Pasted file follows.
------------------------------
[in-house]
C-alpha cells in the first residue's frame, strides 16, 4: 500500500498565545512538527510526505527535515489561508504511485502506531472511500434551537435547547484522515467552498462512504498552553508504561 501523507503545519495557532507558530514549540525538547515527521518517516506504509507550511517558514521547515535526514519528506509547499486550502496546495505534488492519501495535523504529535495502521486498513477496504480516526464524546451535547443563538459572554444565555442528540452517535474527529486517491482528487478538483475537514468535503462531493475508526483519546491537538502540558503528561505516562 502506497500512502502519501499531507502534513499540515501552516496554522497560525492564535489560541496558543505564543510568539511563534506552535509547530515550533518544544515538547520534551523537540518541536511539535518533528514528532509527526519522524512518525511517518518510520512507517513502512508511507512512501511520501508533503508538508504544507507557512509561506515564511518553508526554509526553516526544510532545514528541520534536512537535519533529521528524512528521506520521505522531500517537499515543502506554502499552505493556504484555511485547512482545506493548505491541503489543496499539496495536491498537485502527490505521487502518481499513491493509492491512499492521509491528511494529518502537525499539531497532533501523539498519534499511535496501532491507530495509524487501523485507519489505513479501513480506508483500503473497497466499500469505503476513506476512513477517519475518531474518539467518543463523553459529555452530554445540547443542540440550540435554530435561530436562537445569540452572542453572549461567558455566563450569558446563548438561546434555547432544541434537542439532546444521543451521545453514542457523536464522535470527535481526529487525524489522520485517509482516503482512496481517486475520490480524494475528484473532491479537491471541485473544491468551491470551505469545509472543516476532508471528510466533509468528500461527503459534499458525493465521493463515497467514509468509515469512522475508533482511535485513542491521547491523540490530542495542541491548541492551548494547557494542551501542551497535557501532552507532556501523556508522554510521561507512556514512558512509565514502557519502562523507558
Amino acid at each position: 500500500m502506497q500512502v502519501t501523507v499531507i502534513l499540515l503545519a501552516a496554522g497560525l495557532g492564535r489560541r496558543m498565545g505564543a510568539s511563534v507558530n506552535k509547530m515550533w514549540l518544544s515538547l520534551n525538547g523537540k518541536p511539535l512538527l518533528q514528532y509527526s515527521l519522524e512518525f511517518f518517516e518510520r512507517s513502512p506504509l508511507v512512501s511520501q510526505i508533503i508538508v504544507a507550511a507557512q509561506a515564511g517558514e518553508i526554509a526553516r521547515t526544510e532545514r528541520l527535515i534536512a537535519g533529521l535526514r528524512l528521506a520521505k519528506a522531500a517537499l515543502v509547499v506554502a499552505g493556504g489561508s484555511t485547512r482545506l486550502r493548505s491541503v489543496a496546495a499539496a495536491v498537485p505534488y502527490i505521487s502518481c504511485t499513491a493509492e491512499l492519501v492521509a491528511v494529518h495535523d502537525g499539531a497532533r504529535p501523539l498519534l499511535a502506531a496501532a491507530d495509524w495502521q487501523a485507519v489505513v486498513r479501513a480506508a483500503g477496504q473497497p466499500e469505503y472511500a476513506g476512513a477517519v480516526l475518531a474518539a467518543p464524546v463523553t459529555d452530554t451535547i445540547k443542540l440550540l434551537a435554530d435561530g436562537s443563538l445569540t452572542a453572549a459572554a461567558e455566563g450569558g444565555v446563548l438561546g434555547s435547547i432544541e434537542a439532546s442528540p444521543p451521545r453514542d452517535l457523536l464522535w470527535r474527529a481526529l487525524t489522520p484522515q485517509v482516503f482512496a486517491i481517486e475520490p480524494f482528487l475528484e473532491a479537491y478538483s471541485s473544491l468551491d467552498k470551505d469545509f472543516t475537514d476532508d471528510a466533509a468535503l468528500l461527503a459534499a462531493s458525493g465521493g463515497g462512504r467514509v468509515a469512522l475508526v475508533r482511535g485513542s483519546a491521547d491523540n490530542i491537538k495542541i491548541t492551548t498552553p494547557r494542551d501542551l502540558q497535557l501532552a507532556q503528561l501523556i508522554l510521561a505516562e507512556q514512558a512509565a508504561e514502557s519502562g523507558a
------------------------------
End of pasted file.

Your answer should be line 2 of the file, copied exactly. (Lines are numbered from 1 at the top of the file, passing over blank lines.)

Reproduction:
C-alpha cells in the first residue's frame, strides 16, 4: 500500500498565545512538527510526505527535515489561508504511485502506531472511500434551537435547547484522515467552498462512504498552553508504561 501523507503545519495557532507558530514549540525538547515527521518517516506504509507550511517558514521547515535526514519528506509547499486550502496546495505534488492519501495535523504529535495502521486498513477496504480516526464524546451535547443563538459572554444565555442528540452517535474527529486517491482528487478538483475537514468535503462531493475508526483519546491537538502540558503528561505516562 502506497500512502502519501499531507502534513499540515501552516496554522497560525492564535489560541496558543505564543510568539511563534506552535509547530515550533518544544515538547520534551523537540518541536511539535518533528514528532509527526519522524512518525511517518518510520512507517513502512508511507512512501511520501508533503508538508504544507507557512509561506515564511518553508526554509526553516526544510532545514528541520534536512537535519533529521528524512528521506520521505522531500517537499515543502506554502499552505493556504484555511485547512482545506493548505491541503489543496499539496495536491498537485502527490505521487502518481499513491493509492491512499492521509491528511494529518502537525499539531497532533501523539498519534499511535496501532491507530495509524487501523485507519489505513479501513480506508483500503473497497466499500469505503476513506476512513477517519475518531474518539467518543463523553459529555452530554445540547443542540440550540435554530435561530436562537445569540452572542453572549461567558455566563450569558446563548438561546434555547432544541434537542439532546444521543451521545453514542457523536464522535470527535481526529487525524489522520485517509482516503482512496481517486475520490480524494475528484473532491479537491471541485473544491468551491470551505469545509472543516476532508471528510466533509468528500461527503459534499458525493465521493463515497467514509468509515469512522475508533482511535485513542491521547491523540490530542495542541491548541492551548494547557494542551501542551497535557501532552507532556501523556508522554510521561507512556514512558512509565514502557519502562523507558